From the Left



We Must Show Up and Do Better for Our Communities

Bonnie Jean Feldkamp on

A big part of my job is community engagement. The opinion section of any newspaper cannot happen without the people of the community. In order to lift up the voices of our neighbors, I must reach out and be willing to talk to people, not just sit at the computer and wait for my inbox to fill up. Email is still a digital space, and it lacks the interaction with others that is a balm for the soul. Email is sterile. It puts others at arm's length, making it easier to discharge negative emotions without considering the recipient's humanity. Especially when you feel that the person on the other end represents an opposing view.

I attended three events this week. And spoke to at least a dozen people over the phone. The connections made in person really do trump all. To disconnect from technology and reconnect with humanity is something we all must do if we're going to have any chance at making important changes in our society and for our children.

Each of these events I attended were free. I did not get an invitation from some elite individual; they were accessible to anyone. These were grassroots community forums to talk about the good work being done in my neighborhood and to address the needs of our city's most vulnerable. One was a talk given by a local civil rights activist who marched with Martin Luther King Jr., one was about the gun violence that plagued our city and the other was about services for troubled and homeless teens.

The message that threaded through all three of these events was love. We must be brave enough to bear witness to the struggle and offer compassion to those who are living their darkest days. We do this by closing our laptops, turning off our phones and showing up to learn what our community needs while determining how we can be part of the solution. It really does start with simply being there.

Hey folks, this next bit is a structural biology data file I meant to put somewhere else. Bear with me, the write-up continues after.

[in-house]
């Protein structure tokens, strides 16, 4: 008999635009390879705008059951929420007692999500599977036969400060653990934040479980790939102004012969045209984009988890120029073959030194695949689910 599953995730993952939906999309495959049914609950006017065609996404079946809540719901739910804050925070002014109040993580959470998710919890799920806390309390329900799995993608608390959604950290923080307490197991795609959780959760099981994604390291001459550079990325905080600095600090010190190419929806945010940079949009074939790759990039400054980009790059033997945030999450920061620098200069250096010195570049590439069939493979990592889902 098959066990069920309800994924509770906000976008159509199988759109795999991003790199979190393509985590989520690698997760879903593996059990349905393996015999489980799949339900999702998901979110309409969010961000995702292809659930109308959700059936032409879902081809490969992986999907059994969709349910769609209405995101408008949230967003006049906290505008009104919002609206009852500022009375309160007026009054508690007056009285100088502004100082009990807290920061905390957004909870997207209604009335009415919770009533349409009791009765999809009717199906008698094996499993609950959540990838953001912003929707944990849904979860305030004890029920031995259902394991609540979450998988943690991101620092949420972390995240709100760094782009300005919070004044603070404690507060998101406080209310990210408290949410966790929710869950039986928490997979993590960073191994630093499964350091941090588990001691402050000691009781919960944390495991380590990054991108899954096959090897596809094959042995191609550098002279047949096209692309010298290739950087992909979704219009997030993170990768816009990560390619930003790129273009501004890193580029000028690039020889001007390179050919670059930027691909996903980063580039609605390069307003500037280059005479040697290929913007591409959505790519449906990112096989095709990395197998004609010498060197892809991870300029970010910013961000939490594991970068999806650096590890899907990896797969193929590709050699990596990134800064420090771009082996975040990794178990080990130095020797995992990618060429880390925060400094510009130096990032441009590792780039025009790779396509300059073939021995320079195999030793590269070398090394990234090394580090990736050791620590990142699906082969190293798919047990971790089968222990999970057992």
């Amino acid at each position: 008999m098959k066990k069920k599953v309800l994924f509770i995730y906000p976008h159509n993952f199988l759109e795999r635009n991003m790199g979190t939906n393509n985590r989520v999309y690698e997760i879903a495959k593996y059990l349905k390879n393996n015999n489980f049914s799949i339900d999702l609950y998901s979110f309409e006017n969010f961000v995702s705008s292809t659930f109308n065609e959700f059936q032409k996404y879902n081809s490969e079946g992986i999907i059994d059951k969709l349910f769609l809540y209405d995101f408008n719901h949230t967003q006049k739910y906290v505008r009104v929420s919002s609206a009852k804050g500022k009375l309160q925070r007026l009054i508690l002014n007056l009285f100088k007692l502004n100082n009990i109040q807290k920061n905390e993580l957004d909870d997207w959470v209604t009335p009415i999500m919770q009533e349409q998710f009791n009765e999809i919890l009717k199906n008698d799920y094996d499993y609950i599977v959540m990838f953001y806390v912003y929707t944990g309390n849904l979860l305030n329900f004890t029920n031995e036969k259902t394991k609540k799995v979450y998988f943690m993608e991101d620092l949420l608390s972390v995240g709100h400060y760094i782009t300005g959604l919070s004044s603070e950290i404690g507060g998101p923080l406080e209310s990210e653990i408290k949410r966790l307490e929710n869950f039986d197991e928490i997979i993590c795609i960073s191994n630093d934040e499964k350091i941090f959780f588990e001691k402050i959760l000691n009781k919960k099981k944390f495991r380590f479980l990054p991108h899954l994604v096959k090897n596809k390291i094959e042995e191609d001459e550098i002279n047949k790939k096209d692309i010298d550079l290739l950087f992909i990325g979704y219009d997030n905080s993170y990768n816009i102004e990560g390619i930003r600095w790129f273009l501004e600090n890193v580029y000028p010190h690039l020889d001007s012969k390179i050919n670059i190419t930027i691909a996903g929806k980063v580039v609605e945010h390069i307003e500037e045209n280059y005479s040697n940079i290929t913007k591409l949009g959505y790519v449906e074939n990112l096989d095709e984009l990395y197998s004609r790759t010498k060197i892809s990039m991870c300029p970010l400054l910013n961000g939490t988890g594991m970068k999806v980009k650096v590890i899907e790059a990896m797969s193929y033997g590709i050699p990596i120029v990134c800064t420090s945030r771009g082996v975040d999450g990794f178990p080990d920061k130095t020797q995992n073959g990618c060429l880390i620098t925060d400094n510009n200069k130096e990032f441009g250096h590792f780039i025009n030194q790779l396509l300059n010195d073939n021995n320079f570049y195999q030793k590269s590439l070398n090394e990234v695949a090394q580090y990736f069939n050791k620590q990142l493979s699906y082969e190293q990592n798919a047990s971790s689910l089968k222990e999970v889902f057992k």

Memes and judgments on social media launched like bombs from a distance may fuel your self-righteousness, but they do nothing to move our communities forward. Your peace, love and compassion are this world's lifeblood. Being willing to have difficult conversations makes this world better. We do not need judgment. We need fellowship.


Getting out of your house and into your community and interacting with new people makes it really difficult to stay entrenched in your own bias. People think differently than you and that's OK. Engaging with a diverse population and learning the struggles of your community is not about surrendering your convictions to some other side. It's about leaning into your values and expanding your mind to better understand personal experiences that differ from your own. I don't have to take on someone else's identity to have compassion for their struggle.

We can no longer afford to turn a blind eye to what's happening around us. Gun violence has found its way to all of our doorsteps -- regardless of where we live, work and seek entertainment. It affects every age, race and socioeconomic status. Suicide and depression is the same. And so is the rift in our education system. There is no reason you cannot show up at the next school board meeting, city council meeting or nonprofit event, even if you must do so via Zoom. The time is now to learn what your community and country needs. The next generations are our children and grandchildren. They need us. We must show them the way.


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